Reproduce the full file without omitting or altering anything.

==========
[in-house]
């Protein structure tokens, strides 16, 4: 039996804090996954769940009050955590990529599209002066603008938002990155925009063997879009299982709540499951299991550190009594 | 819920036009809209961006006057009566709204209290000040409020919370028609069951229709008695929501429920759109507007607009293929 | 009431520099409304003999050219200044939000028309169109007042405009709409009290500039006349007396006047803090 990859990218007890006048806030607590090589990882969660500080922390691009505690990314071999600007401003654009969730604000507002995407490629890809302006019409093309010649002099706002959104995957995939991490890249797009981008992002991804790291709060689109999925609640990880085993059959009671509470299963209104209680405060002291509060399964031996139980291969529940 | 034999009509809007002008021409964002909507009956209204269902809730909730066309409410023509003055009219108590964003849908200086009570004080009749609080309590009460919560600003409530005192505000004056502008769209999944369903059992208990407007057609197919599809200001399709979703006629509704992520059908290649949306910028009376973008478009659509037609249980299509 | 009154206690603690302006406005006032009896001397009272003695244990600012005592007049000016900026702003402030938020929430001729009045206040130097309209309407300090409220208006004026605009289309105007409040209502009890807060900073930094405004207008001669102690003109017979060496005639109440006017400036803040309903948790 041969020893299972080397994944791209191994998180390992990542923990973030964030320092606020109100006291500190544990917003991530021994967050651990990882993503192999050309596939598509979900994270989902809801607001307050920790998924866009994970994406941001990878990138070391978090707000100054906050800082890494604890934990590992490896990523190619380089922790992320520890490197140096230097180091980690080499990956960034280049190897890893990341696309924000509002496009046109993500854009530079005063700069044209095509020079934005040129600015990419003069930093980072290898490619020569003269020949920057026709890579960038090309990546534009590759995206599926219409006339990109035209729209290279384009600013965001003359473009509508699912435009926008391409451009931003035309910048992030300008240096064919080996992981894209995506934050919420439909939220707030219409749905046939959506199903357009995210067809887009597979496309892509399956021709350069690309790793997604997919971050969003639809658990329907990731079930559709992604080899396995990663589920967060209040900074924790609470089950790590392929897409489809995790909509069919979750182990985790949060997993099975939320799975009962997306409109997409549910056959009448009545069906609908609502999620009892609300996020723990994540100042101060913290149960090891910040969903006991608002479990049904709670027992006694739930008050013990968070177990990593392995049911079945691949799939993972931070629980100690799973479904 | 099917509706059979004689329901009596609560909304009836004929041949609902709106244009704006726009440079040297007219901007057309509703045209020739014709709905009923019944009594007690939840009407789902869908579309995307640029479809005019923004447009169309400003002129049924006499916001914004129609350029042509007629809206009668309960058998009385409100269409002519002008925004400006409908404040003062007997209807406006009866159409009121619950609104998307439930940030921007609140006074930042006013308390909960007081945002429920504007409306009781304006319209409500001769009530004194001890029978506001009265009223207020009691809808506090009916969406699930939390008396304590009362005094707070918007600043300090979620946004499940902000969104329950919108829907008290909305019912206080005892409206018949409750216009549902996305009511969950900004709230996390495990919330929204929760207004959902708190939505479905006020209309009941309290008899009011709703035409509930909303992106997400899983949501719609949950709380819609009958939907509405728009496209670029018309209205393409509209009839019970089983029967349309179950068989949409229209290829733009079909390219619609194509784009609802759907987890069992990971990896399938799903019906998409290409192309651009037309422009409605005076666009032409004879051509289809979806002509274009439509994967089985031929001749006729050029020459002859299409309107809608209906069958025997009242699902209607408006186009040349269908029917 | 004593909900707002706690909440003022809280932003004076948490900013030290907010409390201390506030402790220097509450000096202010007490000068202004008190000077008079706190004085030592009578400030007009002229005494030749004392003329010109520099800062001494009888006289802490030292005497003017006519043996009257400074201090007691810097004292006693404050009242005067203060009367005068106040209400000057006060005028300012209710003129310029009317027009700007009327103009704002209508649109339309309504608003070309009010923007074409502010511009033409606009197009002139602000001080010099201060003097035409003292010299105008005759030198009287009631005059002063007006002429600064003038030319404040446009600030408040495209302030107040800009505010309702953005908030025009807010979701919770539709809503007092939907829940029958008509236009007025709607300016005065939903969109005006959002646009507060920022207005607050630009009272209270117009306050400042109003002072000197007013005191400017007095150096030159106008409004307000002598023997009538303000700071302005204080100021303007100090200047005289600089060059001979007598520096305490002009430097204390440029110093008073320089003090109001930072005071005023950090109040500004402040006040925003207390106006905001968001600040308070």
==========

[in-house]
């Protein structure tokens, strides 16, 4: 039996804090996954769940009050955590990529599209002066603008938002990155925009063997879009299982709540499951299991550190009594 | 819920036009809209961006006057009566709204209290000040409020919370028609069951229709008695929501429920759109507007607009293929 | 009431520099409304003999050219200044939000028309169109007042405009709409009290500039006349007396006047803090 990859990218007890006048806030607590090589990882969660500080922390691009505690990314071999600007401003654009969730604000507002995407490629890809302006019409093309010649002099706002959104995957995939991490890249797009981008992002991804790291709060689109999925609640990880085993059959009671509470299963209104209680405060002291509060399964031996139980291969529940 | 034999009509809007002008021409964002909507009956209204269902809730909730066309409410023509003055009219108590964003849908200086009570004080009749609080309590009460919560600003409530005192505000004056502008769209999944369903059992208990407007057609197919599809200001399709979703006629509704992520059908290649949306910028009376973008478009659509037609249980299509 | 009154206690603690302006406005006032009896001397009272003695244990600012005592007049000016900026702003402030938020929430001729009045206040130097309209309407300090409220208006004026605009289309105007409040209502009890807060900073930094405004207008001669102690003109017979060496005639109440006017400036803040309903948790 041969020893299972080397994944791209191994998180390992990542923990973030964030320092606020109100006291500190544990917003991530021994967050651990990882993503192999050309596939598509979900994270989902809801607001307050920790998924866009994970994406941001990878990138070391978090707000100054906050800082890494604890934990590992490896990523190619380089922790992320520890490197140096230097180091980690080499990956960034280049190897890893990341696309924000509002496009046109993500854009530079005063700069044209095509020079934005040129600015990419003069930093980072290898490619020569003269020949920057026709890579960038090309990546534009590759995206599926219409006339990109035209729209290279384009600013965001003359473009509508699912435009926008391409451009931003035309910048992030300008240096064919080996992981894209995506934050919420439909939220707030219409749905046939959506199903357009995210067809887009597979496309892509399956021709350069690309790793997604997919971050969003639809658990329907990731079930559709992604080899396995990663589920967060209040900074924790609470089950790590392929897409489809995790909509069919979750182990985790949060997993099975939320799975009962997306409109997409549910056959009448009545069906609908609502999620009892609300996020723990994540100042101060913290149960090891910040969903006991608002479990049904709670027992006694739930008050013990968070177990990593392995049911079945691949799939993972931070629980100690799973479904 | 099917509706059979004689329901009596609560909304009836004929041949609902709106244009704006726009440079040297007219901007057309509703045209020739014709709905009923019944009594007690939840009407789902869908579309995307640029479809005019923004447009169309400003002129049924006499916001914004129609350029042509007629809206009668309960058998009385409100269409002519002008925004400006409908404040003062007997209807406006009866159409009121619950609104998307439930940030921007609140006074930042006013308390909960007081945002429920504007409306009781304006319209409500001769009530004194001890029978506001009265009223207020009691809808506090009916969406699930939390008396304590009362005094707070918007600043300090979620946004499940902000969104329950919108829907008290909305019912206080005892409206018949409750216009549902996305009511969950900004709230996390495990919330929204929760207004959902708190939505479905006020209309009941309290008899009011709703035409509930909303992106997400899983949501719609949950709380819609009958939907509405728009496209670029018309209205393409509209009839019970089983029967349309179950068989949409229209290829733009079909390219619609194509784009609802759907987890069992990971990896399938799903019906998409290409192309651009037309422009409605005076666009032409004879051509289809979806002509274009439509994967089985031929001749006729050029020459002859299409309107809608209906069958025997009242699902209607408006186009040349269908029917 | 004593909900707002706690909440003022809280932003004076948490900013030290907010409390201390506030402790220097509450000096202010007490000068202004008190000077008079706190004085030592009578400030007009002229005494030749004392003329010109520099800062001494009888006289802490030292005497003017006519043996009257400074201090007691810097004292006693404050009242005067203060009367005068106040209400000057006060005028300012209710003129310029009317027009700007009327103009704002209508649109339309309504608003070309009010923007074409502010511009033409606009197009002139602000001080010099201060003097035409003292010299105008005759030198009287009631005059002063007006002429600064003038030319404040446009600030408040495209302030107040800009505010309702953005908030025009807010979701919770539709809503007092939907829940029958008509236009007025709607300016005065939903969109005006959002646009507060920022207005607050630009009272209270117009306050400042109003002072000197007013005191400017007095150096030159106008409004307000002598023997009538303000700071302005204080100021303007100090200047005289600089060059001979007598520096305490002009430097204390440029110093008073320089003090109001930072005071005023950090109040500004402040006040925003207390106006905001968001600040308070």